The gorgeous appearance of these sake-braised short ribs is reminiscent of the dish’s popular sister, American-style braised short ribs. But the flavor of this dish is distinctively Japanese, and the dish is lighter and easier on the stomach than the American version. If you plan to make kelp stock, please note that the recipe yields 8 cups, more than you need for the ribs, but the stock freezes well in plastic containers.
Pour the water into a large bowl. Wipe the kelp with a moist, clean kitchen towel to remove any sand or impurities. Do not wipe off the white mannite powder. Add the kelp to the bowl (you may need to break the kelp into pieces to fit into the bowl). Cover the bowl with plastic wrap and refrigerate overnight.
Remove the kelp from the water. On the ends of the swollen kelp you will see some oozing of a slimy liquid. This is a healthful, dietary fiber and a portion of it has already been dissolved in the stock.
If a greenish slimy substance is leaking out into the water and is clouding the stock, it is a sign that you are using poor-quality kelp, as stock prepared from good-quality kelp will be clear in appearance. If necessary, strain the stock through a sieve lined with a moist, sturdy paper towel to remove any impurities.
In a large bowl, combine 6 Tbs. of the soy sauce, the honey, Worcestershire sauce, and red pepper flakes. Add the short ribs to the sauce and marinate for 2 hours.
Heat the oven to 160°C. Bring a medium pot of water to a boil. Remove the short ribs from the marinade and wipe them with paper towels, reserving the marinade. Place the canola oil in a large skillet over medium heat and add half the meat. Cook the ribs until all sides are golden brown, 4 to 6 minutes total. Transfer the browned short ribs to a sieve, and lower the ribs into the boiling water. Quickly swish the ribs in the water and remove them, discarding the water after both batches of ribs have been cooked and washed.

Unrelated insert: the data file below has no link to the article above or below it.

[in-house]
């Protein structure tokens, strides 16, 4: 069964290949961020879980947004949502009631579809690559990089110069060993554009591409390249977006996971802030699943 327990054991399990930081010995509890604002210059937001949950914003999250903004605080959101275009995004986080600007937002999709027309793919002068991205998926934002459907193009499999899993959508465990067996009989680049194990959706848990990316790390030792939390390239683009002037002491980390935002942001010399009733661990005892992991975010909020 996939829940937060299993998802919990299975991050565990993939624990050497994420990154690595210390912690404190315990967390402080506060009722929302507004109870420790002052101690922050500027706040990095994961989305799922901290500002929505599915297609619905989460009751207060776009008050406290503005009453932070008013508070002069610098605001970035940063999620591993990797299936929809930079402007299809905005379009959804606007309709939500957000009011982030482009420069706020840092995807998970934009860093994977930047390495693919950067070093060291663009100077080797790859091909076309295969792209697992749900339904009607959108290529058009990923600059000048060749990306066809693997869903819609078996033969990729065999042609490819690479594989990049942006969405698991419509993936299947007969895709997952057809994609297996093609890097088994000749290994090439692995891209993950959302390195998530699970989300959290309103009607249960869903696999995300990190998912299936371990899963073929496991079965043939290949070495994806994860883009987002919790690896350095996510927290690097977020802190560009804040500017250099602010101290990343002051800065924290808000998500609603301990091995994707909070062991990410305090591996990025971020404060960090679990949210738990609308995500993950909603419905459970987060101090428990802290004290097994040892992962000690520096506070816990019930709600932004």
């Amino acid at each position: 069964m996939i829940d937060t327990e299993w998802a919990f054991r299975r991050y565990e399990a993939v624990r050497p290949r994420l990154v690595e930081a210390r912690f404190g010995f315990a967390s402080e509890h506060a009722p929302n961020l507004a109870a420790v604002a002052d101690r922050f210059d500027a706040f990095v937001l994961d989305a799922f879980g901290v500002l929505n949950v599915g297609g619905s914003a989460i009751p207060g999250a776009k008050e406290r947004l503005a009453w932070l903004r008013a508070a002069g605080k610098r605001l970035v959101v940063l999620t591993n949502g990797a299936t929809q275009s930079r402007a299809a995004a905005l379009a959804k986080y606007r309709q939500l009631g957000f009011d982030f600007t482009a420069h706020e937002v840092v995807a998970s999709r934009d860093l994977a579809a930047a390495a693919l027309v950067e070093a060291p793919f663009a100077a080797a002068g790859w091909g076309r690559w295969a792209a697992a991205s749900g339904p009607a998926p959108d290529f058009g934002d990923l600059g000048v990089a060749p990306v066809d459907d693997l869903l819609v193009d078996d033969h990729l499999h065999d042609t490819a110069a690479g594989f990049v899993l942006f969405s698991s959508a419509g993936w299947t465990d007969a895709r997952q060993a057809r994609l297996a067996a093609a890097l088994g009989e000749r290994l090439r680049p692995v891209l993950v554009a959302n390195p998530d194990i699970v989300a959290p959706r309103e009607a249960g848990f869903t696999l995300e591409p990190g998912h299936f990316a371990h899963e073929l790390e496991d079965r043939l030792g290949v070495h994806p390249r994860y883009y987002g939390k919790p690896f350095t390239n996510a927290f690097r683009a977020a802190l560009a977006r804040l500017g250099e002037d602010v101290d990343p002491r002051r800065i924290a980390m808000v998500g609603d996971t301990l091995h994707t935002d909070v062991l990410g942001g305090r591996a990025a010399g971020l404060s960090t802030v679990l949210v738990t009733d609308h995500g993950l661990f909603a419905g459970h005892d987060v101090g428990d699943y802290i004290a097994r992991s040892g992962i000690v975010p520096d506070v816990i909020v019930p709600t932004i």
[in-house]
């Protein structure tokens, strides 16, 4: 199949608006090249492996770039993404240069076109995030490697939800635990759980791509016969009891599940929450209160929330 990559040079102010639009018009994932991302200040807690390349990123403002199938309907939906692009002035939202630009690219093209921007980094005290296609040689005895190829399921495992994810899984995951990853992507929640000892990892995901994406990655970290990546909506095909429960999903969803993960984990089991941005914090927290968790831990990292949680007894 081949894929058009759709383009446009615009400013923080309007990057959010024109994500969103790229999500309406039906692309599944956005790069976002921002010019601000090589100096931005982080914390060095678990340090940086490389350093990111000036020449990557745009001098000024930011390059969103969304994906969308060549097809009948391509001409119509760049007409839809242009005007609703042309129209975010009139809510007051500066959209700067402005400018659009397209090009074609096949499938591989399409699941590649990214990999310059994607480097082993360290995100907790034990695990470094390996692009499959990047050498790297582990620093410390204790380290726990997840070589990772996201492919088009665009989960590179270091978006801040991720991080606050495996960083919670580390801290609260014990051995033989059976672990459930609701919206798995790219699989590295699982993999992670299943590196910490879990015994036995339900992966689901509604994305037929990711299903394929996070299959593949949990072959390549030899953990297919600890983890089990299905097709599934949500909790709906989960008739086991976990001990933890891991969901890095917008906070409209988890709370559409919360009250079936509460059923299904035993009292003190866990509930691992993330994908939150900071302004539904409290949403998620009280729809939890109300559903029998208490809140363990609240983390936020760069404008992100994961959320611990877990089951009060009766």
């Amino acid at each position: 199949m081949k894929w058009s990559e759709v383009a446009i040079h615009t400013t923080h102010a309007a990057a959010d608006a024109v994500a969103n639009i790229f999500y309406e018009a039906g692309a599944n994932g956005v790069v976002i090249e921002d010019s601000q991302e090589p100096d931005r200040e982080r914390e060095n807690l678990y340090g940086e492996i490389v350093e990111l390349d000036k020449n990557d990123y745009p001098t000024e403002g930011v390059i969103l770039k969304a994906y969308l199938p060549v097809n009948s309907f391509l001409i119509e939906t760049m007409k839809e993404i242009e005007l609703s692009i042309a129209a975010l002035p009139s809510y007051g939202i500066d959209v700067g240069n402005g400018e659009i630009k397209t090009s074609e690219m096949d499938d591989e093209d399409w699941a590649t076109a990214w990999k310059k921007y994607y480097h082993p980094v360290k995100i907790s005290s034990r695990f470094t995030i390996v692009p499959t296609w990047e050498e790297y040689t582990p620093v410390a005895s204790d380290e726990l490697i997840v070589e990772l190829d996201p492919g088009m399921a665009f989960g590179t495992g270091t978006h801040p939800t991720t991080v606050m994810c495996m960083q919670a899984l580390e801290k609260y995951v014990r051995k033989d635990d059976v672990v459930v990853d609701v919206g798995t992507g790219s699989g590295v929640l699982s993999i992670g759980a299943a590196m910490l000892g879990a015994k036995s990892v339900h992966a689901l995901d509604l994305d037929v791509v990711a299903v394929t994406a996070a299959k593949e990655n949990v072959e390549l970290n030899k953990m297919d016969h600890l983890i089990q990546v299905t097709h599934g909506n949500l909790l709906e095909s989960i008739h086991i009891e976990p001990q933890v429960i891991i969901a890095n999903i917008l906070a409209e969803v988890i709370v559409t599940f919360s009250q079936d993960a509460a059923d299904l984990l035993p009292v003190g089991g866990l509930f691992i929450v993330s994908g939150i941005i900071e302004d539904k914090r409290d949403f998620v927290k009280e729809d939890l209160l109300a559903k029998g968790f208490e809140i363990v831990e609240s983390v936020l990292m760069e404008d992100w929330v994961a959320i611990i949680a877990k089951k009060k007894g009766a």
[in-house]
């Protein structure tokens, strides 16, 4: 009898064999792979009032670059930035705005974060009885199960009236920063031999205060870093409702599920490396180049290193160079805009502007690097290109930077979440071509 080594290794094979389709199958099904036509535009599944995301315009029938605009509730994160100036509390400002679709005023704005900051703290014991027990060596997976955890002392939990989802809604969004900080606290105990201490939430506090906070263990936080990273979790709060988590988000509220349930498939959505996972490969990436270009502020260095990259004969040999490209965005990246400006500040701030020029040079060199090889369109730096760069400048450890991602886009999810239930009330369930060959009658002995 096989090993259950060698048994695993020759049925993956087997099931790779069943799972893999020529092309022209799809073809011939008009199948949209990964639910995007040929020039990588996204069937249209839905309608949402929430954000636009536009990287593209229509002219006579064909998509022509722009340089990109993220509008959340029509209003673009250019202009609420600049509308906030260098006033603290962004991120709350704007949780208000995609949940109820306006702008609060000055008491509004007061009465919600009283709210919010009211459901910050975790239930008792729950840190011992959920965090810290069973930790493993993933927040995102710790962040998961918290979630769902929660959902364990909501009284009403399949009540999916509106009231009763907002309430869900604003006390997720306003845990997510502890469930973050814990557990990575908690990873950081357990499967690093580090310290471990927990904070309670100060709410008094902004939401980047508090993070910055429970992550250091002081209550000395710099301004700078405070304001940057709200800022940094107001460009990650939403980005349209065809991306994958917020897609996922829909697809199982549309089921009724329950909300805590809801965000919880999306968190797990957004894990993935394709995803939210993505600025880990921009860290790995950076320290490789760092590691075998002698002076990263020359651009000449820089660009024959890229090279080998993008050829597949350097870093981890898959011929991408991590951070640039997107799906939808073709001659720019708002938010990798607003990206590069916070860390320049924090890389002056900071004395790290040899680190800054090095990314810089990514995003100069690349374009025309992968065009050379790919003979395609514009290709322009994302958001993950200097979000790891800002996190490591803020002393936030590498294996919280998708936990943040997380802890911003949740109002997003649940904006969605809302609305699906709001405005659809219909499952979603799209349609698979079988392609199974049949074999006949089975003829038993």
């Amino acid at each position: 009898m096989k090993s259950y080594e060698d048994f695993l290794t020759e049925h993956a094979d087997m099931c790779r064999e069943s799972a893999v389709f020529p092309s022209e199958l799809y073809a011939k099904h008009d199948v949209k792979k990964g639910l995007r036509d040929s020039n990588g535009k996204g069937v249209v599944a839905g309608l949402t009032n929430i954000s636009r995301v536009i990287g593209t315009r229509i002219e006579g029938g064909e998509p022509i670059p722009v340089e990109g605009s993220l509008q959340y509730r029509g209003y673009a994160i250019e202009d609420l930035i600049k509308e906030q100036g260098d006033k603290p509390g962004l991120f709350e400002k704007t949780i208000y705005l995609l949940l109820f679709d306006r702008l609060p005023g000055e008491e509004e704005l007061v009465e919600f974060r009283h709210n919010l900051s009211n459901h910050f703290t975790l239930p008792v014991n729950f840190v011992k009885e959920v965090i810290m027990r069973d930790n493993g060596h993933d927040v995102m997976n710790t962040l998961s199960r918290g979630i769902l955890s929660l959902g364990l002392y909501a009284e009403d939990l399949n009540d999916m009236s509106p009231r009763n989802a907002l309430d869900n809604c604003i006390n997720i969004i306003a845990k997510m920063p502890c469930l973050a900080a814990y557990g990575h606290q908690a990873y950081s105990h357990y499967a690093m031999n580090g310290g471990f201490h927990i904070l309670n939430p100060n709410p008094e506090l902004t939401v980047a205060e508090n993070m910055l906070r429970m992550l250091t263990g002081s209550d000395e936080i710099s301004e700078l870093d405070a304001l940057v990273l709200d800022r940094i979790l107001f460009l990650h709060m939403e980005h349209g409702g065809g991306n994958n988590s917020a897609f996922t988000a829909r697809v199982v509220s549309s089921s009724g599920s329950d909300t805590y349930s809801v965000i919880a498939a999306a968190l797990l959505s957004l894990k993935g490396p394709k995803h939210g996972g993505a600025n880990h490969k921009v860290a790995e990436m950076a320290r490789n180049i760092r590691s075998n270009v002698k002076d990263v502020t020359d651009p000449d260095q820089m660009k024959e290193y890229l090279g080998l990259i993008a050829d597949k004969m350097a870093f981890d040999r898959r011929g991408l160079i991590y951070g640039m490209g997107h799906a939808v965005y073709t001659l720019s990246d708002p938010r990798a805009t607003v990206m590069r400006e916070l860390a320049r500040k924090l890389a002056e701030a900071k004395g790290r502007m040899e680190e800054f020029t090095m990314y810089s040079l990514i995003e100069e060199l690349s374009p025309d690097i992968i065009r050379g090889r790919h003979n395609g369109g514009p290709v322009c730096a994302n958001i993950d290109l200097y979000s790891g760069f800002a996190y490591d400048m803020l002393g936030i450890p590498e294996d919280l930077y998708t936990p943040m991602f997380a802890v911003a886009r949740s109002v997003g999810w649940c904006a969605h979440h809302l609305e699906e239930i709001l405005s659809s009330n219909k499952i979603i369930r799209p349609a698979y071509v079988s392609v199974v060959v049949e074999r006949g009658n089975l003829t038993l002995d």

Combine the sake and stock in a large pot over medium heat and bring it to a simmer. Add the sugar and the ribs (in a single layer) and bring the mixture to a gentle boil. Cover the pot with a lid, transfer it to the oven, and cook the short ribs for 1 hour.
Cut the Swiss chard in half lengthwise along the center of the stems, and then crosswise into 2-inch slices. Bring a medium pot of salted water to a boil. Add the Swiss chard and cook for 1 minute. With a slotted spoon, transfer the Swiss chard to a colander to drain and air-dry.
Add the cipollini onions to the boiling water and cook for 2 minutes. With a slotted spoon, transfer the onions to the colander with the Swiss chard.
Remove the pot of short ribs from the oven and transfer it to the stovetop. Add the reserved marinade to the pot and cook, covered, over medium-low heat for 15 minutes. Add the prunes and cipollini onions and cook for 15 minutes longer. Toward the end of the cooking time, taste the cooking liquid and, if desired, add the remaining 1 Tbs. soy sauce.
Remove the beef, prunes, and onions from the cooking liquid and place them in a bowl. Transfer the cooking liquid into a gravy separator to remove the excess fat. Return the cooking liquid to the pot (you will have about 2 cups) and add the vinegar. Cook the liquid over medium heat, uncovered, until it is reduced to two-thirds of its previous volume. Return the short rib, prunes, and onions to the pot, and add the Swiss chard and tomatoes. Cook the short ribs and vegetables, covered, over low heat for 5 minutes, or until the ribs and vegetables are heated through. Divide the meat and vegetables among dinner plates and pour the remaining cooking liquid over them. Serve the dish with crusty bread.
The kelp stock can be made 2 to 3 days ahead and refrigerated. By cooking and refrigerating this dish a day ahead of time, you can remove coagulated fat from the top of the meat broth and allow the flavors to mingle.
Serve the dish with some crusty bread to enjoy the sauce left on your plate.